Brown-ish? Latinx? It’s Complicated-ish

UPDATE: August 12, 2021 Longoria’s social media team shared with HipLatina that “the other show for ABC is not called Brownish


Photo: Wikimedia Commons: Rafael Amado Deras//Sarah E. Freeman/Grady College

UPDATE: August 12, 2021

Longoria’s social media team shared with HipLatina that “the other show for ABC is not called Brownish. Don’t know who ever called it that. It’s always been untitled.” 

As pools get inflated, and beach towels get rolled out with summer approaching, it seems that every year there’s a seasonal outbreak of the debate over what to call those of us who can trace our roots to Latin America or to the parts of the United States that were formerly Mexican territories. And here we are again, with the debate flaring up, where it often does, on Twitter, this time over Eva Longoria’s latest potential project, Brown-ish. A spinoff show from the wildly successful comedy series Black-ish, created by Kenya Barris that would “revolve around a modern Latinx family,” Deadline reported saying it’s still in the works.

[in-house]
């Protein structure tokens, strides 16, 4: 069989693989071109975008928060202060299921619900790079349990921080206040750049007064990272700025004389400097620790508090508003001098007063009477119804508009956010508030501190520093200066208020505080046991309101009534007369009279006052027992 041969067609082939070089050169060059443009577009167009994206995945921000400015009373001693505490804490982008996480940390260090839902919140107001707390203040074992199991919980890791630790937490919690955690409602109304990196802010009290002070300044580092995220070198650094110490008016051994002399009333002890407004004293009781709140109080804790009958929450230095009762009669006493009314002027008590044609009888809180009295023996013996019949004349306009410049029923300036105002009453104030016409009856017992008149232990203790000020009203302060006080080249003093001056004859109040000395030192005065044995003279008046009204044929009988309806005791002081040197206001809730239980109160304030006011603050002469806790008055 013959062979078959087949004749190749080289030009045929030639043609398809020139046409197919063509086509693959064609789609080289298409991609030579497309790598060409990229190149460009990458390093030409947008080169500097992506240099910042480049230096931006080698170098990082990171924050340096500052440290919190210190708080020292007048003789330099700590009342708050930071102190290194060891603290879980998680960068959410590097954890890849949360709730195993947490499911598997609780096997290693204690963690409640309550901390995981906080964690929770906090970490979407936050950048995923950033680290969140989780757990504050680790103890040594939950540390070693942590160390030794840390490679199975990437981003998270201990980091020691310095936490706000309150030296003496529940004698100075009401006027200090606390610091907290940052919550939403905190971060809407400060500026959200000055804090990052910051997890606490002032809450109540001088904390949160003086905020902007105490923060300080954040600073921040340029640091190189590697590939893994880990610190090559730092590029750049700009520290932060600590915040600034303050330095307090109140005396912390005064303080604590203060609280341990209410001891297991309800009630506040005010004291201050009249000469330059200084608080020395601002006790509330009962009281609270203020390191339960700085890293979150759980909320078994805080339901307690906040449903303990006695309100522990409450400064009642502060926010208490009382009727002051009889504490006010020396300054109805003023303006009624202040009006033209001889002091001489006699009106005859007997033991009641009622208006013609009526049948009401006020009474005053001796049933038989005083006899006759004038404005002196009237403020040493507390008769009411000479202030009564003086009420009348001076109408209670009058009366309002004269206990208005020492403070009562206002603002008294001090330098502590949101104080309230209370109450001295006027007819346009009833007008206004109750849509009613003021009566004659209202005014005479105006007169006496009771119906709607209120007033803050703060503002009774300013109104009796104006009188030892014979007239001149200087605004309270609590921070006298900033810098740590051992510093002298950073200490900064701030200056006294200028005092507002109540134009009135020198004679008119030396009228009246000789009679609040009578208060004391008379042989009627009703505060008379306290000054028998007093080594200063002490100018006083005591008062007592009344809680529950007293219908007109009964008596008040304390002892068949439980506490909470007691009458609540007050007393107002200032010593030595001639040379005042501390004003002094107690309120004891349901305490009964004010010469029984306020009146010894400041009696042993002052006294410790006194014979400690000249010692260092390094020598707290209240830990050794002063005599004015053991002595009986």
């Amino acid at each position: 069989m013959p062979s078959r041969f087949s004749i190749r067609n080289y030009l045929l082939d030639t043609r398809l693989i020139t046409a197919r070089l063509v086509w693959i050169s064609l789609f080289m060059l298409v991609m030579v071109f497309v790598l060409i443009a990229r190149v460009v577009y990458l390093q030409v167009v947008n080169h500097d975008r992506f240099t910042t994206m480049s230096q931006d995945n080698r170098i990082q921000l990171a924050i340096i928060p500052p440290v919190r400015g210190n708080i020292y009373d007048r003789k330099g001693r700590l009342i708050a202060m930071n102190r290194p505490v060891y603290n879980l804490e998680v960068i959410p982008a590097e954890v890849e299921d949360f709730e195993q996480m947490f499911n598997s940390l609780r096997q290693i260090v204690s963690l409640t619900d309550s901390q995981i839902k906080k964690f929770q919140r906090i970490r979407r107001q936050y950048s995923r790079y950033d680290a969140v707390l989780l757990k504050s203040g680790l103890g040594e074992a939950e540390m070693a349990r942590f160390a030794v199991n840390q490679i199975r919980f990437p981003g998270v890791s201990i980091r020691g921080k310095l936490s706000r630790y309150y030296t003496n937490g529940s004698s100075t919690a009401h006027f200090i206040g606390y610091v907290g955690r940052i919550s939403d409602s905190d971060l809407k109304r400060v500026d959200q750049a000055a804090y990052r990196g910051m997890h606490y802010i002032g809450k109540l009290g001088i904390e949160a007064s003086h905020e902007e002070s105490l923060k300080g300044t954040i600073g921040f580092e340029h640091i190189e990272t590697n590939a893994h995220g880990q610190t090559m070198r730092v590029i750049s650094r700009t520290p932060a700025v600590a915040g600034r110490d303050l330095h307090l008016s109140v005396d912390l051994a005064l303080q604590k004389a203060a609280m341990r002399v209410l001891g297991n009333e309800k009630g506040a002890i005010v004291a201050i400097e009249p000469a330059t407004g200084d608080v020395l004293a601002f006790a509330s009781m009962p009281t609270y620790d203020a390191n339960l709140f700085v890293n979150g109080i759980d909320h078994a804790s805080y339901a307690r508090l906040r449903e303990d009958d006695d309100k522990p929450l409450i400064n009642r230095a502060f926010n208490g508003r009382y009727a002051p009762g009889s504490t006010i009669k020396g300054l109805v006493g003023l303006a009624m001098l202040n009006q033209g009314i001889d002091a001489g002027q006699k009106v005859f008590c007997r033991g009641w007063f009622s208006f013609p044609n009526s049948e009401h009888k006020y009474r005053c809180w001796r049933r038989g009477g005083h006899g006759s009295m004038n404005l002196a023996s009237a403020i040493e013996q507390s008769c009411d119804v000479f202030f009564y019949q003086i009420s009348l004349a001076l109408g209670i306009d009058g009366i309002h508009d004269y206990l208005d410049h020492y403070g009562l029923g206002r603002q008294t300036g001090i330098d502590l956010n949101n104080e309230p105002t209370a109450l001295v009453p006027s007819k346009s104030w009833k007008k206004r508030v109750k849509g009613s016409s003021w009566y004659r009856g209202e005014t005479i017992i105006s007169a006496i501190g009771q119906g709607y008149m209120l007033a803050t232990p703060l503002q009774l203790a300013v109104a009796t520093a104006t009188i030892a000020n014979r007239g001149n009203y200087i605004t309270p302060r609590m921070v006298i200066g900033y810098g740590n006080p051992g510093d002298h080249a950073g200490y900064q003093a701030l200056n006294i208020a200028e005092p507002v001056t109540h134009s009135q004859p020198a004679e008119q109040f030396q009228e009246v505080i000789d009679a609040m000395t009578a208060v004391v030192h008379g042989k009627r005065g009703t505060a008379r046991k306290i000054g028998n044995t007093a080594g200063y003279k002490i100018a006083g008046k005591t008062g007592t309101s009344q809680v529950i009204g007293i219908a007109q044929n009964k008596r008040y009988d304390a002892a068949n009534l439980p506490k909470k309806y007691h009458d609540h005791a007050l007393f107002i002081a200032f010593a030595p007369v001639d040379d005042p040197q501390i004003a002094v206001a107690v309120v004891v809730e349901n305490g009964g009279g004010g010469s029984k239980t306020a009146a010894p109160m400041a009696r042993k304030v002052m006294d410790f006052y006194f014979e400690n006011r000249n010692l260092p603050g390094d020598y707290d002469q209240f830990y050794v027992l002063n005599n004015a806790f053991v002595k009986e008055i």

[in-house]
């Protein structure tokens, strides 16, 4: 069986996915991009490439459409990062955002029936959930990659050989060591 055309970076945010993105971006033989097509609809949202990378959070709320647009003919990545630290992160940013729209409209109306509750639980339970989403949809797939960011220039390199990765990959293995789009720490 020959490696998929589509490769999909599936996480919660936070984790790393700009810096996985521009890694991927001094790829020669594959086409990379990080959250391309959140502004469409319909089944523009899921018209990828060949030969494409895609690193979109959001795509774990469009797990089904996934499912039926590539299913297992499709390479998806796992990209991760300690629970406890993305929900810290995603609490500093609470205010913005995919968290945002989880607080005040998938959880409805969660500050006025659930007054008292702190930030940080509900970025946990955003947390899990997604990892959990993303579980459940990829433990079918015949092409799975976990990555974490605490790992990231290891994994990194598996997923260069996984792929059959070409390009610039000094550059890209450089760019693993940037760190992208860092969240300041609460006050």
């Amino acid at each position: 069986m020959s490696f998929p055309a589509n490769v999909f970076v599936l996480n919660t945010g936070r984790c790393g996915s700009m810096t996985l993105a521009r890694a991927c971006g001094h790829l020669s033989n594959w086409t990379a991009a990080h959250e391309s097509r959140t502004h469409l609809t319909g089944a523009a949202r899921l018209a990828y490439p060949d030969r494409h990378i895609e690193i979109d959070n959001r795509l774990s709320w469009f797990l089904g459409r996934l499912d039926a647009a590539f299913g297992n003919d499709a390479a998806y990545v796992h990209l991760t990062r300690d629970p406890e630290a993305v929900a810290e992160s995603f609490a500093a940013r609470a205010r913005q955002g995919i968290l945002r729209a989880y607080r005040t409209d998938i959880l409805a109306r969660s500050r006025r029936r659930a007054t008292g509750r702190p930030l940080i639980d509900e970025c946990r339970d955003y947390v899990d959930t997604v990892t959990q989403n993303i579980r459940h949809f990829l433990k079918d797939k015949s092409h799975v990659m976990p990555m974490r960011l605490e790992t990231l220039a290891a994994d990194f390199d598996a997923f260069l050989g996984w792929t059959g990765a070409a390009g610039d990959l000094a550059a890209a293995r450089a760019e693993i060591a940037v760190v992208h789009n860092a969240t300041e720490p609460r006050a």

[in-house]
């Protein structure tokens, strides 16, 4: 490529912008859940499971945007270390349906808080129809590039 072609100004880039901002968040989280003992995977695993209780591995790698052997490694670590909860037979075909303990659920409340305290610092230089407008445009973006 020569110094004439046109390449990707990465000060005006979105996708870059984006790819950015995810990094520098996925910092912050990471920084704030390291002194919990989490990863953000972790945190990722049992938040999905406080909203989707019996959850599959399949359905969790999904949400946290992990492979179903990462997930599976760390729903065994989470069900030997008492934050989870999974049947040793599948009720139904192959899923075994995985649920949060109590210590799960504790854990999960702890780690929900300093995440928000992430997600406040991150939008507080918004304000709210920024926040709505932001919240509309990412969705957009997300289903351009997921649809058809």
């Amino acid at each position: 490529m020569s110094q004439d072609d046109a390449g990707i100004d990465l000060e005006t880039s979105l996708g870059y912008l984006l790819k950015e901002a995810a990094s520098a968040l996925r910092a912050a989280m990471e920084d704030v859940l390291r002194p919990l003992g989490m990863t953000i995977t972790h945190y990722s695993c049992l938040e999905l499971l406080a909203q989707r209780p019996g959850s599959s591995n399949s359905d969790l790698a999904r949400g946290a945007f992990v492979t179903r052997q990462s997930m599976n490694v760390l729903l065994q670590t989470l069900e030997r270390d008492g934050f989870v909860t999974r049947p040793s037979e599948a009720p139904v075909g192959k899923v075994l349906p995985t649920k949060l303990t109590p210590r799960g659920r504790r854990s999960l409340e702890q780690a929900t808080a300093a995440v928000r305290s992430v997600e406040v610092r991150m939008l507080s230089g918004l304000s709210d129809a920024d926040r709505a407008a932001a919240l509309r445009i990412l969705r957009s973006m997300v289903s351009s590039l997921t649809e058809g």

Longoria, who is Mexican-American, is also behind the film Flamin’ Hot, a biopic about Richard Montañez of Flamin’ Hot Cheetos fame, another story that set Latinx twitter ablaze after allegations from a Los Angeles Times investigation questioned his claim as inventor.  But while many in the Latinx community supported Montañez, when it comes to Brown-ish, most are conflicted.

What set folks off about Brown-ish? You guessed it – the name. In addition to simply being over the “-ish” thing with the Black-ish brand, which also includes Mixed-ish, part of the resistance comes from the fact that Latinx people aren’t exclusively one race.